I’m sure that anyone who is has access to the technology required to read this post would be quite familiar with the U.S. film industry of Hollywood (if you weren’t, I would be seriously surprised). Yet it’s unlikely that the average reader will know off, or even have heard of the Nigerian film industry, known informally as Nollywood. Nollywood itself is an intriguing example of cultural hybridisation.
In 2006 the Nigerian film industry overtook the U.S. in regards to film output numbers, making it the world’s second largest film industry, surpassed only by the Indian film industry, Bollywood. Each one of the 872 films produced that year were released direct-to-video, rather than the cinematic format favoured by Hollywood, direct-to-video format still remains Nollywood’s dominant format – with small-scale screenings being quite popular. Nollywood films are known for their comparatively low production quality – closer to an American serial drama, rather than a movie – which can be attributed to the comparatively low budgets.
While it’s not uncommon for a Hollywood film’s budget to exceed US$100 million, as of 2014, Nigeria’s most expensive movie, Half of a Yellow Sun‘s budget was approximately only US$8 million. These low budgets also prevent Nigerian film makers from accessing newer technologies (e.g. CGI) and newer device models (e.g. cameras), though as technology advances older models become more affordable for Nigerian filmmakers due to price devaluation.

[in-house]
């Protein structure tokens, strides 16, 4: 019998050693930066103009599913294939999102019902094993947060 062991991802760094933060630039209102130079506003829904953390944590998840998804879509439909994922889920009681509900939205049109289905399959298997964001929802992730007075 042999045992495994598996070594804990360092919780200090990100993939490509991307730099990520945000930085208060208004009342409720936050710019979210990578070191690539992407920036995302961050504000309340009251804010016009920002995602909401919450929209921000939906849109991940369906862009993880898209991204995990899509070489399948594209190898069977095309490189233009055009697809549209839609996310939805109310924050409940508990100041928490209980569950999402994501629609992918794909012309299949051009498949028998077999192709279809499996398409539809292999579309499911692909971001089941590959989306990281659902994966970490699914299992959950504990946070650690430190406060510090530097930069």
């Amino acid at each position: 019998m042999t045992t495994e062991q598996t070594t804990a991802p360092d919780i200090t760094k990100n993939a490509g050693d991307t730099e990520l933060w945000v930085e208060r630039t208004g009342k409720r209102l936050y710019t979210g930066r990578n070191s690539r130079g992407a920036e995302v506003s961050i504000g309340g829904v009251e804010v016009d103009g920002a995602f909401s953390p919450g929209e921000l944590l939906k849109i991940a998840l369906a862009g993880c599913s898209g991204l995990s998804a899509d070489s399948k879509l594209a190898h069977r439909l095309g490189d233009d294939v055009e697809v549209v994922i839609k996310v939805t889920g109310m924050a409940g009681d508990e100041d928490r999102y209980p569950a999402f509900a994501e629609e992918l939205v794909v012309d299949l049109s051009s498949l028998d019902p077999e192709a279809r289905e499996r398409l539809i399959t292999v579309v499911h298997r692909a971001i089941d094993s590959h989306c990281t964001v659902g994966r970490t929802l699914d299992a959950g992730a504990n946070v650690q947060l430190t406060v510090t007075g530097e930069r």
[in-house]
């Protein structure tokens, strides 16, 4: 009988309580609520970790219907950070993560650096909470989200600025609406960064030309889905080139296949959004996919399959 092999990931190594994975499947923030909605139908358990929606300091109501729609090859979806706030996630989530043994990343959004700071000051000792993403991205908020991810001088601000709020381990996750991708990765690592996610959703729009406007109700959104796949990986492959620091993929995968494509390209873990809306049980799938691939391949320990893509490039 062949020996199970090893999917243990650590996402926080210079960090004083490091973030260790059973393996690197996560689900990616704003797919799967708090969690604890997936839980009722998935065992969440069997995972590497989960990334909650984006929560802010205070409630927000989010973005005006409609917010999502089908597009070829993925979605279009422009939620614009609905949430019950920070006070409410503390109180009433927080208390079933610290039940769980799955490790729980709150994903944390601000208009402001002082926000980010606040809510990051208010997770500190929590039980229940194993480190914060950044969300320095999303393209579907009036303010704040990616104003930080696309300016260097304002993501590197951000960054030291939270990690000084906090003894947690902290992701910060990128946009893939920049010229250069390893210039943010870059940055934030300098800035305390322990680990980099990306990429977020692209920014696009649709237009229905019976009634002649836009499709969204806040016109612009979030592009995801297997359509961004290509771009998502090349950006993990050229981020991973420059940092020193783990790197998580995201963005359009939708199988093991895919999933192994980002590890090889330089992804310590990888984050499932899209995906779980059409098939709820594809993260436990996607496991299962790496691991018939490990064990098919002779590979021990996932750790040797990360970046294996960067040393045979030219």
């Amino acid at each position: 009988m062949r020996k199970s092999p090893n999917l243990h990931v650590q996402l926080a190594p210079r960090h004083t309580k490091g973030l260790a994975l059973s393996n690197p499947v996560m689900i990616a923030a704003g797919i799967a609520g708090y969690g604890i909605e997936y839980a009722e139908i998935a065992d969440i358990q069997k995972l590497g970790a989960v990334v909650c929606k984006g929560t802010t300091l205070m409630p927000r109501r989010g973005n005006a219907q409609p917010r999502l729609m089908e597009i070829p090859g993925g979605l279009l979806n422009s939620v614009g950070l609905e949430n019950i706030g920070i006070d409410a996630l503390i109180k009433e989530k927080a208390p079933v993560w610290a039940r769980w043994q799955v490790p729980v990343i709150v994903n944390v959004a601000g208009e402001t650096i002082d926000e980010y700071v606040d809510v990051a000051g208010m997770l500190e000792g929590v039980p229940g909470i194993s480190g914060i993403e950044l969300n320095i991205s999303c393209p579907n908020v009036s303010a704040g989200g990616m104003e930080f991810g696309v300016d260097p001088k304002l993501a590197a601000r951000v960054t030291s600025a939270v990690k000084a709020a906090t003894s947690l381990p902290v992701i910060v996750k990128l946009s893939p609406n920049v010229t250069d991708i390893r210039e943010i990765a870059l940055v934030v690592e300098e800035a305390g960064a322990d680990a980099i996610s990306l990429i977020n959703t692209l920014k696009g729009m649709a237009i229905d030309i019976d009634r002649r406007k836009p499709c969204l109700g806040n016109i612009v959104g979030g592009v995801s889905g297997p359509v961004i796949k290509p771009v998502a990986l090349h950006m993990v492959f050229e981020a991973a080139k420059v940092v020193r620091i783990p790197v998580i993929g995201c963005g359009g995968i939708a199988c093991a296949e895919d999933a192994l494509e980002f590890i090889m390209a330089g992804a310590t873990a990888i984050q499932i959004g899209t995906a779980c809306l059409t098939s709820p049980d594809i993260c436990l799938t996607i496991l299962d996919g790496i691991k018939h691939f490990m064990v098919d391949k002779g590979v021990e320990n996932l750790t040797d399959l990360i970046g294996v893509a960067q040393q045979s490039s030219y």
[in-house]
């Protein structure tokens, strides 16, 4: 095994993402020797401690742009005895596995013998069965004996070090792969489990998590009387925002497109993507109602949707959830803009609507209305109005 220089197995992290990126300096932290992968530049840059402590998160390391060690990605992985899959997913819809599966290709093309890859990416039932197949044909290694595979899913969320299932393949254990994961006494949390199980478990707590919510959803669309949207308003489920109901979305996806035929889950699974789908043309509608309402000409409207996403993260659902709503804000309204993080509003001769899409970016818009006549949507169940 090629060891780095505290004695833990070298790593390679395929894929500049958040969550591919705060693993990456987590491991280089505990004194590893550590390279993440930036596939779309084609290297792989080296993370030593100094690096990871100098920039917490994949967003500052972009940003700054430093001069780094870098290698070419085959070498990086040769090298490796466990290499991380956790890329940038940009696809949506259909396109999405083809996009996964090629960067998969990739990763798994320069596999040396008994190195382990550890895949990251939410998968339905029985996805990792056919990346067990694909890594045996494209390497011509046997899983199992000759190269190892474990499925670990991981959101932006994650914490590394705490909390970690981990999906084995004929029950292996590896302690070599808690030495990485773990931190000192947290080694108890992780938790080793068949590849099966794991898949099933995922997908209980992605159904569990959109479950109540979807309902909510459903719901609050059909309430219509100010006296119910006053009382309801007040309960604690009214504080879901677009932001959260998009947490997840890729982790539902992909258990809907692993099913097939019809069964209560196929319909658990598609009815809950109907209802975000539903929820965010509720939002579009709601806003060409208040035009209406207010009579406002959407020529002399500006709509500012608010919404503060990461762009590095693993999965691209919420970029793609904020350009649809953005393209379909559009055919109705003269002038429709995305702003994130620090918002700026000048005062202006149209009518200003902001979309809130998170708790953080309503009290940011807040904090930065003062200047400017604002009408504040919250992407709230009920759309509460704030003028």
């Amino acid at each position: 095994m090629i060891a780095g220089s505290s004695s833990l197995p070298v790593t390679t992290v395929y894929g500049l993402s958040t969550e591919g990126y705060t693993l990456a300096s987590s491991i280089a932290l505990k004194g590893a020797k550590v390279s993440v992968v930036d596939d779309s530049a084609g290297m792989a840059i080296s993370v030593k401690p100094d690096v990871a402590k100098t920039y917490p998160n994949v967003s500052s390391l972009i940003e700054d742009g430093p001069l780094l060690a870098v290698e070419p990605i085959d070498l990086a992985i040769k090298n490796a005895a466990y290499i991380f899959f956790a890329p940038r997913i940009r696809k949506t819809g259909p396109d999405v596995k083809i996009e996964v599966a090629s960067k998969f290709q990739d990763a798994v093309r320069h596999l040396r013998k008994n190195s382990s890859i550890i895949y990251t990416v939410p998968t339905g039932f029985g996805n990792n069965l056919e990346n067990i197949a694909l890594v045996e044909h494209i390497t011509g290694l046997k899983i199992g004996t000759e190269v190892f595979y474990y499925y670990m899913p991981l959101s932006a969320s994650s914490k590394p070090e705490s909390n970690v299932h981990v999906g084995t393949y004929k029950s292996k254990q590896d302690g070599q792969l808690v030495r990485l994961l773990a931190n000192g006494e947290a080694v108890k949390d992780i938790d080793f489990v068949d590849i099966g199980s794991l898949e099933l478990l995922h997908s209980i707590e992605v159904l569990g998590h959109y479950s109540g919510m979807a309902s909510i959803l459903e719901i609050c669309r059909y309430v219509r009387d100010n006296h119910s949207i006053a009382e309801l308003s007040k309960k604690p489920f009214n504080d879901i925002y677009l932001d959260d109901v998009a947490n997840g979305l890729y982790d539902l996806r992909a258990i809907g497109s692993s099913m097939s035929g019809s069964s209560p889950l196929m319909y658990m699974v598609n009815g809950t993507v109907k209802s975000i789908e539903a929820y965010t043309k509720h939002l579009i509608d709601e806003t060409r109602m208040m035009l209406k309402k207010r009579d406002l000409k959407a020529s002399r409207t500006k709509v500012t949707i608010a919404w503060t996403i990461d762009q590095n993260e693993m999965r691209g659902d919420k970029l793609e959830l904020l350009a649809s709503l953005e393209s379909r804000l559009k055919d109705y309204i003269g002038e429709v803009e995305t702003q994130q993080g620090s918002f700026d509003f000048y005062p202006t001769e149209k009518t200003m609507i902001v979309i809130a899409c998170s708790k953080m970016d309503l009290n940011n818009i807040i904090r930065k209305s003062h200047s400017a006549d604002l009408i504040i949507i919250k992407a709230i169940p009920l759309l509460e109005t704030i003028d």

Half of a Yellow Sun film trailer
Nolywood’s Cultural Hybridisation
The plots, settings, and characters of Hollywood and Bollywood films are reflections of American and Indian cultures (respectively), and thus generally made for audiences of similar cultures. Nollywood films are reflections of their creator’s distinctly Nigerian culture. They are Nigerian films made for a Nigerian audience.
Rather than following the thematic conventions of the American films that dominate the international market, Nollywood films focus on themes that are “broad and mirror Nigerian society” (Alamu, O., 2010, pg 166) such as “infidelity, treachery, lust, hypocrisy, armed robbery, marital problems, murder, cultism and occultism, witchcraft, polygamy and so on.” (pg 166) They look into both quintessential issues, such as family relationships, and more contemporary Nigerian societal issues, such as “HIV and AIDS, cultism and ritual killing, armed robbery and […] kidnapping” (pg 167).
This focus on issues and themes relevant to the local Nigerian population has also allowed Nollywood to gain popularity and appeal in other African nations, such as Ghana and Botswana (Onuzulike, U., 2007), due to cultural proximity. However, there has also been some backlash to this popularity.
In this sense, Nigerian film producers have taken the film and drama format popularised by the United States, and incorporated aspects of their own cultures in order to make something new and distinctly their own.
Ultimately, while Nollywood film’s are not as well known, or possess as high production value and quality as the films of other nations, Nigerian filmmakers have managed to adapt the film format to fit within their own socioeconomic difficulties and unique social and cultural worlds.
Some extra reading on Nollywood can be found here.